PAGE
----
Back when men were men, even if they did have ladies haircuts, the FA Cup really was considered by fans and clubs as something to look forward to as a break from the weekly routine of league fixtures.
The chance to jump on the football special train or join your pals on some rickety old coach with a Watney’s Party Seven and your best bell-bottoms was often the highlight for supporters during the glorious 1970’s.
Glorious for football, not for fashion!
In January 1978, two giants from either side of the Pennines came face-to-face at Elland Road in an epic Third Round clash. Leeds United, under the stewardship of former England captain, Jimmy Armfield, were paired with Tony Book’s Manchester City.
Although Leeds were still a top club, the late seventies were the beginning of the end of the clubs greatest era. After the success of Don Revie and the tumultuous 44 days of Brian Clough, Armfield was trying to recapture the days when Cup finals and title challenges were yearly occurences.
City, as was common during the decade of T.Rex, The Bee Gees and The Bay City Rollers, flattered to deceive even given their 1970 UEFA Cup and 1976 League Cup victories.
Both clubs were in the top half of the First Division when they were drawn together for this tie and those expecting a good old fashioned blood-and-thunder affair weren’t disappointed.
The visitors were denied a penalty early on when England winger, Peter Barnes was sent flying through the air when United centre back, Gordon McQueen, lunged full length to upend the City man in the penalty area.
McQueen, father of buxom Sky Sports News dolly bird Hayley McQueen, was never shy when introducing his studs to the shins of opposition attackers.
The Scottish hatchetman was in the thick of the action again soon after. Following City pressure from a corner, a slanging match ensued with his own keeper, David Harvey. The moustachioed goalie decided to give McQueen a wee shove which resulted in McQueen dishing out a swift, right-hand jab to his colleagues jaw.
This was the 70’s. Fights between players, and often teammates, were commonplace and expected. These were happy times when players could physically ‘interact’ with each other without throwing themselves to the floor.
Referees were also a different breed in those times. The official gave them both a good talking to and sent them off to defend the resulting set piece. No Phil Dowd-esque histrionics in sight.
Following a goalless first half, City turned up the heat on their hosts and took the lead when three players all wearing the previous seasons’ version of the City home shirt to their colleagues, combined.
‘Big’ Dave Watson’s lobbed free-kick (unsurprisingly given away by McQueen) found City and ‘Superstars’ legend, Colin Bell in the Leeds box. Bell’s flick-on was met by Dennis Tueart’s flying header.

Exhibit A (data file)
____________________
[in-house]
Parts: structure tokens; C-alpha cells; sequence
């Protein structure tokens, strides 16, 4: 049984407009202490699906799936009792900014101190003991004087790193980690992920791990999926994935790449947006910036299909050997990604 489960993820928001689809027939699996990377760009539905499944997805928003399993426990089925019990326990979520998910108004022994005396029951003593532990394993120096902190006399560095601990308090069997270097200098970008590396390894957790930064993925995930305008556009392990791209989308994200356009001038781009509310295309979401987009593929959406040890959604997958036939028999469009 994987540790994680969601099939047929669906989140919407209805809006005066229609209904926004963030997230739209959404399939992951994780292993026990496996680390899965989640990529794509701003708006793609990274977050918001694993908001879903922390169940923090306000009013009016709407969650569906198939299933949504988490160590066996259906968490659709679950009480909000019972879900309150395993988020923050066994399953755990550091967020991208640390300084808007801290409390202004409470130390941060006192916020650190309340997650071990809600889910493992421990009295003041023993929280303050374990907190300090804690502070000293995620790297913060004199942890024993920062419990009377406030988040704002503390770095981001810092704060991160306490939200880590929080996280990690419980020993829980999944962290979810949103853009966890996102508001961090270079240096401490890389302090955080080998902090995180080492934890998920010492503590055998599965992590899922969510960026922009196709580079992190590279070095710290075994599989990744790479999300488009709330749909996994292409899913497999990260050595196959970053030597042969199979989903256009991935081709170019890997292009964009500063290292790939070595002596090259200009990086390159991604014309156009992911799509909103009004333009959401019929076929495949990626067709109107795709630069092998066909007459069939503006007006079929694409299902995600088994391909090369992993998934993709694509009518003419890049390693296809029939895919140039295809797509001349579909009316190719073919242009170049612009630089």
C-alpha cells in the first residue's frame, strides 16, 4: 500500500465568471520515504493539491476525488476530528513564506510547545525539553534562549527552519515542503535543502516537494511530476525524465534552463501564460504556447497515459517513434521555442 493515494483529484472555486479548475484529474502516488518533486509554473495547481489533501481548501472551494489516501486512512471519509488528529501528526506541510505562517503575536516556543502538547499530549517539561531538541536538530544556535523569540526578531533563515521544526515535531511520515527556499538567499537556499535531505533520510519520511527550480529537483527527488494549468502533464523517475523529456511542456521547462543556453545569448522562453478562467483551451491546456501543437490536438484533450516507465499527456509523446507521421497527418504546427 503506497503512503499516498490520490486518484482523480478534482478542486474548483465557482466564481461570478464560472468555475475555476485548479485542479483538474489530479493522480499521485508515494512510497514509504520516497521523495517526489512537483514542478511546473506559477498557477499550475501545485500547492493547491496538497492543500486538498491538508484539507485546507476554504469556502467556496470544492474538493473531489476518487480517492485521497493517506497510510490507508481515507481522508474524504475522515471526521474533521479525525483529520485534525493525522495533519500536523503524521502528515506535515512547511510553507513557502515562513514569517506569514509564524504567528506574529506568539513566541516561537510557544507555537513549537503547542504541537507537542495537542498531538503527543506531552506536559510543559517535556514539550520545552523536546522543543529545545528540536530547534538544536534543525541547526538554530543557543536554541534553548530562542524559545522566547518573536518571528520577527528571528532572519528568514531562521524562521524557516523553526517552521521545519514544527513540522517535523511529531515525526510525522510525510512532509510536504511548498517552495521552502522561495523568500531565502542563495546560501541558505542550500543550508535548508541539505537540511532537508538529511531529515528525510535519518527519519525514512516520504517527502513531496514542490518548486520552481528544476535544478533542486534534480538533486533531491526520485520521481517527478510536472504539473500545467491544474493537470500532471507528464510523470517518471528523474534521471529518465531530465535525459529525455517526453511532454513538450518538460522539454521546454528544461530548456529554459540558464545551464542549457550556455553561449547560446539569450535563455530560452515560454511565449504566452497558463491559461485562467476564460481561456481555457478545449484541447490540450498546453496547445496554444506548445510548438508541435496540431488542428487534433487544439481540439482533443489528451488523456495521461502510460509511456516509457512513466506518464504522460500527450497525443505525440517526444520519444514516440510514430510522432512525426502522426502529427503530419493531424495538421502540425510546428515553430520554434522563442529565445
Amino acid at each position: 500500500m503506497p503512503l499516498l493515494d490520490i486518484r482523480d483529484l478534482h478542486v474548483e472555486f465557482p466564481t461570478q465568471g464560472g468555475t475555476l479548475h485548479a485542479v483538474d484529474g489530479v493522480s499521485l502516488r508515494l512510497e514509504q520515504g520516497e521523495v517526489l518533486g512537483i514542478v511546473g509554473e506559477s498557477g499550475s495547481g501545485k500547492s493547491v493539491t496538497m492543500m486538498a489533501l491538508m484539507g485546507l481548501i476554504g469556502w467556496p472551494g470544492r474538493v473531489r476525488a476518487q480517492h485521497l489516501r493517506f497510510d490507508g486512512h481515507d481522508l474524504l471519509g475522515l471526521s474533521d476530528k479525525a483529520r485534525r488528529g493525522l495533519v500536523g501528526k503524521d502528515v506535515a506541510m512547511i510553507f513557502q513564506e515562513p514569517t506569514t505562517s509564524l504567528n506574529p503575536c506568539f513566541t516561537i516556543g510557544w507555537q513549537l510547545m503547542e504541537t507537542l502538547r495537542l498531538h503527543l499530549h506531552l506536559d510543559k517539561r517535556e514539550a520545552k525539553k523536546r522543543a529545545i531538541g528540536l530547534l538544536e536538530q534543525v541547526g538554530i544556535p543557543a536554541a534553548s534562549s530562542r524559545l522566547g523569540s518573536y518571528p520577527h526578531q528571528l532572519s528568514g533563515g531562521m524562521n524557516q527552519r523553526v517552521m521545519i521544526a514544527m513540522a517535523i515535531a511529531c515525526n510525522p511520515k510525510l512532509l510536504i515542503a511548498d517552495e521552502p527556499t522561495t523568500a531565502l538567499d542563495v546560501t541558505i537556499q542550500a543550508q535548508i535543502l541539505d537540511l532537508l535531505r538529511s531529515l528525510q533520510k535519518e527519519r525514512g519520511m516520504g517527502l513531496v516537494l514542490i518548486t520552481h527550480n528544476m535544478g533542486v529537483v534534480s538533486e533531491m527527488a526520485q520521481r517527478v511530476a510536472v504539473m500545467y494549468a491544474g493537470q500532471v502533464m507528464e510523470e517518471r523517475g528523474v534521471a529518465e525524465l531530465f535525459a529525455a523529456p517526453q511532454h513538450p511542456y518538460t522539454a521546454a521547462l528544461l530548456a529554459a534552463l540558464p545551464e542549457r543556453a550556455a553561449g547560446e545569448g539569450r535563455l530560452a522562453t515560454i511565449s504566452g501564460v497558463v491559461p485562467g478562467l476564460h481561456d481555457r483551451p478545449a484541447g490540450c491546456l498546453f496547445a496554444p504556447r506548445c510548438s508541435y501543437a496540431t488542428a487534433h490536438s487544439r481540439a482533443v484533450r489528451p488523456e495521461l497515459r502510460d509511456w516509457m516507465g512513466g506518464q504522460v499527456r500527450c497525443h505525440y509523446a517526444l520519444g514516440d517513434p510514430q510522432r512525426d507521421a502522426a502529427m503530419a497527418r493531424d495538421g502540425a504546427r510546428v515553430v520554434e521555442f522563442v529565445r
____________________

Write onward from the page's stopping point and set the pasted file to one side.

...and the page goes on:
City had finally turned their supremacy into a lead which they then doubled thanks to a scrambled goal by Barnes. Yet again Bell gave the Leeds defence problems in the air. His far post header was tipped onto the bar by Harvey but he was powerless to stop Barnes bundling in a second goal.
Tony Book’s side were dominant with the likes of Tueart, Bell, Asa Hartford and Brian Kidd pulling the strings.
Leeds needed to fight back in order to appease their restless fans in a packed Elland Road. The enigmatic Tony Currie set up Arthur Graham, whose effort was saved at point-blank range by City stalwart, Joe Corrigan.
Corrigan found himself at the centre of proceedings again soon after when a Leeds fan decided it would be good fun to run onto the pitch and have a pop at the England keeper (now where have we seen that before?).
The Rozzers were quick to cart the offender away but the exuberant Leeds following took the opportunity to dip their platform heels into the playing surface for good measure. Order was only restored once mounted police charged the trespassers and the referee, bearing a striking resemblance to Don McLean, took to a microphone to implore the Leeds fans to behave. His threat that the game would be abandoned received one of the biggest cheers of the day.
The break in play probably did the home team some good. Following the disturbances they pushed forward. Trevor Cherry had an effort cleared off the line before Leeds finally got on the scoresheet. In the final minute, tiny Welshman Brian Flynn chipped the ball to an unmarked Currie in the City box.
As he rounded Corrigan, he was tripped. The penalty was expertly slotted into the corner by Frank Gray but it was too little too late for the Yorkshiremen as they were deservedly beaten in this War of the Roses.
City’s cup run stalled in round four where they were conquered by eventual League champions, Nottingham Forest. But they did finish a creditable fourth place in the league.
Leeds season drifted from this point as they ended the season in mid-table mediocrity. This game also proved to be one the last in the all-white for centre half and part-time pugilist, Gordon McQueen. He left Leeds just a month later for deadly rivals Manchester United for a British record fee of £495,000.
This game encapsulated English football in the 1970’s. Big hair, flares, packed stands, crowd violence, player violence, terrible pitches and a meaningful FA Cup. Great days!